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Cafe enriches father’s world, and community

July 31, 2017

As published in the Daily Hampshire Gazette, July 26, 2017

I find refuge in small cafes. It started in my post-college years.

Quiet ones serving loose leaf jasmine tea, fresh baked goods and healthy light fare are most appealing, to me.

Rochambo Coffee and Teahouse in Milwaukee was where I graded papers for the high school social studies students I taught. At Bookend Café in Boulder, I completed most of my graduate studies in ecopsychology – and more importantly, met my wife, Lori, and later enjoyed burritos and giant chocolate chip cookies with our 2-year old daughter, Zoe, when Lori worked Saturday shifts at the hospital there. And I networked with strangers at Haymarket Café in Northampton, seeking work during the Great Recession.

Each was a place of connection, a space where the world slowed down, creativity flowed and possibilities emerged.

Six years ago, we moved to Florence, landing a few blocks from the village center, where, situated at the main intersection was Cup & Top Café.

For years, our family has visited the café for special lunch outings, where the menu offers peanut- and tree nut-free options for son, Adam, mac and cheese for Zoe, gluten-free fare for Lori — and loose leaf tea, for me.

In their younger years, the kids entertained themselves, mostly, in the play area where a slide, dress-up clothes, books and games awaited, while Lori and I would relish precious minutes of uninterrupted conversation.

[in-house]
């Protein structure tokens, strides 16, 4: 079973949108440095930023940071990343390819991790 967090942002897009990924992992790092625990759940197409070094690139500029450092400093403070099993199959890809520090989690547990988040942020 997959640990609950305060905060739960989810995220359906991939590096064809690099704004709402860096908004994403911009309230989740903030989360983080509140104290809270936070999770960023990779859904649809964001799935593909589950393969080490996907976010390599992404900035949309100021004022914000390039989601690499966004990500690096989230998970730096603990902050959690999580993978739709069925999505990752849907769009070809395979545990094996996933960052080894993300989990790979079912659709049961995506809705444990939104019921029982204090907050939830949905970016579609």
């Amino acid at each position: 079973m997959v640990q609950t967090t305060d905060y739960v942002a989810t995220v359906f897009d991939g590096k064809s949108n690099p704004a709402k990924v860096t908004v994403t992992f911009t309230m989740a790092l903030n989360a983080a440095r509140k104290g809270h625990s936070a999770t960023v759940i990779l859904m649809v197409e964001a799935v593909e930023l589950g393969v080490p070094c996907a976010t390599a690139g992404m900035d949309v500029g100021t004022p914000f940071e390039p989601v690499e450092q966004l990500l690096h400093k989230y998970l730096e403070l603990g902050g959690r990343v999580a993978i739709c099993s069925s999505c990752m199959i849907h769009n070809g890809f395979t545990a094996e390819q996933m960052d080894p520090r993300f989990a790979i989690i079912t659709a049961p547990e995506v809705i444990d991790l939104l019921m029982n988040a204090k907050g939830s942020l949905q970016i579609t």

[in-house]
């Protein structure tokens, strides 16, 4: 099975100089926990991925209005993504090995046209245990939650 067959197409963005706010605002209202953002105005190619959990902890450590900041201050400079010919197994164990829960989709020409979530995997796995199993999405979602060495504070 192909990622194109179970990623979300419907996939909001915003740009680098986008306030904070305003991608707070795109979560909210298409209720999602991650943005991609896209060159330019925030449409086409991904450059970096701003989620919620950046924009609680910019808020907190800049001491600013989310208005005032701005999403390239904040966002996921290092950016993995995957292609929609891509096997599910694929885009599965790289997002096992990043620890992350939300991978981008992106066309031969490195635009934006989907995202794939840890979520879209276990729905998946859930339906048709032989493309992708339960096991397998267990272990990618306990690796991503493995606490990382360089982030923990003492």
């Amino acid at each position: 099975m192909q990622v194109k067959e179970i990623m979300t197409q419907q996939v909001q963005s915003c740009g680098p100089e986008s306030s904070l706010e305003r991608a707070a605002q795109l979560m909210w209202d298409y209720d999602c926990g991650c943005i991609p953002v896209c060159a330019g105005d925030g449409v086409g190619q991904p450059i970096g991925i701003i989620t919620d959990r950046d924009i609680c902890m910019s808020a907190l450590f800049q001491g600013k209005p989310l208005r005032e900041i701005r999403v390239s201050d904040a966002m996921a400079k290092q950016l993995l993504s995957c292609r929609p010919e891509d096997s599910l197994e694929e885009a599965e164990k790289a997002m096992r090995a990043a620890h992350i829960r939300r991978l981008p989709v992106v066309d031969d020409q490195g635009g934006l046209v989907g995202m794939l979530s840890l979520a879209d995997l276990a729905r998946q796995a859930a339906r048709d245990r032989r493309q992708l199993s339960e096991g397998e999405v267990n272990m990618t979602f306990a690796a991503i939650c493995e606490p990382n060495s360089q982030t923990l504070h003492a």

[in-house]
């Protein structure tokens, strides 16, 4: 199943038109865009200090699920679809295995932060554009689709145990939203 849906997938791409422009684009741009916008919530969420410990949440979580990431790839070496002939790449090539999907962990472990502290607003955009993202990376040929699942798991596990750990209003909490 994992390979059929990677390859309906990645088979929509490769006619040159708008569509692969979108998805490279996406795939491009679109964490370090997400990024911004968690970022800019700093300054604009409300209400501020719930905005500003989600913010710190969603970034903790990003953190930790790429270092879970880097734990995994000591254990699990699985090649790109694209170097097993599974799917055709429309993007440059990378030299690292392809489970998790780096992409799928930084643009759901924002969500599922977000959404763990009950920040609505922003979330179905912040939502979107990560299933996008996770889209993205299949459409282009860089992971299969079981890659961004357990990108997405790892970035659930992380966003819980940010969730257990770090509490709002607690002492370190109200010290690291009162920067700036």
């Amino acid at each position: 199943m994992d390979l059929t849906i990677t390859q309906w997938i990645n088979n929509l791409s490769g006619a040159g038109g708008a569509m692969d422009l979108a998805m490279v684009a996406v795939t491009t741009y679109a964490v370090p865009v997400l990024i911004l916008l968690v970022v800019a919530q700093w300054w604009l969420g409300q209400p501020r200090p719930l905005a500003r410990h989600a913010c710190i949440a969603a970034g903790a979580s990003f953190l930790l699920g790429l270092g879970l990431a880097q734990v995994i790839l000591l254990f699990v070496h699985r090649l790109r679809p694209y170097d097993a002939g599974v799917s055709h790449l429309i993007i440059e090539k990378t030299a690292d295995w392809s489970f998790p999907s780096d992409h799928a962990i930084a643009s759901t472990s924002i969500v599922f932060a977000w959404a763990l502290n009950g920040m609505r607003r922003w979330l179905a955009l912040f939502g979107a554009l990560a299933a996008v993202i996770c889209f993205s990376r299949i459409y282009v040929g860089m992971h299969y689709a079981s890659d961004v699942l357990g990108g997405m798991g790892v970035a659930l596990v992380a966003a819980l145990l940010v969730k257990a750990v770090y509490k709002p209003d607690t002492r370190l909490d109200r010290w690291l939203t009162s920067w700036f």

Once, Zoe and I enjoyed a lunch date there, and I taught her how to play chess on the small square table that bears a painted checker board. Another time, Adam, still a toddler, and I, marveled through the front window as a fire truck parked in the middle of Main Street and extended its ladder up high to secure an enormous American flag for the Fourth of July.

As a father, I have always found a steady presence of caring adults, young and old, at the café offering a knowing glance, acknowledgement that parenting — at its best — is a team sport, played on a community field.

Founder and owner, Helen Kahn, a parent who is also president of the Northampton Soccer Club, clearly understood the value of community, when she founded Cup & Top more than 11 years ago.

But while the back room at Cup & Top has always been a family favorite, the front room has nourished my creative muse. When new to the area and seeking connection, I convened a father’s group, after hours, in the front room of the café, quarterly for nearly two years. The day after the first gathering, I sat near the front windows, journaling and sipping tea, when I first imagined writing a monthly fatherhood column.

I stepped outside with my cellphone and called the Gazette, and within minutes was pitching my idea to the editor. Since then, most of my columns have been written at the café, always a cup of tea at my side.

Over the past decade, Cup & Top has become a vital hub — a place to lunch with colleagues, meet with friends, host visitors, grab a cup of coffee, seek warmth during New England winters, chat about elections past and present, purchase locally crafted paintings, cards, books and CDs, and enjoy a fresh, locally sourced menu.

Together, our individual lives become a collective story — a community. Cup & Top has been one of the special places where this story is written. And, so, Helen’s decision to sell the cafe and make space for new adventures is both a loss and pause for celebration. It is also a moment of anticipation, as we wonder what the new owners will unveil when the cafe reopens as the Freckled Fox Cafe later this summer.

For now, I lift my cup of steaming jasmine tea to you — Helen Kahn — for creating and nurturing a space that enriched my life, my family — and our community.

John Engel of Florence can be reached through his website fatherhoodjourney.com.

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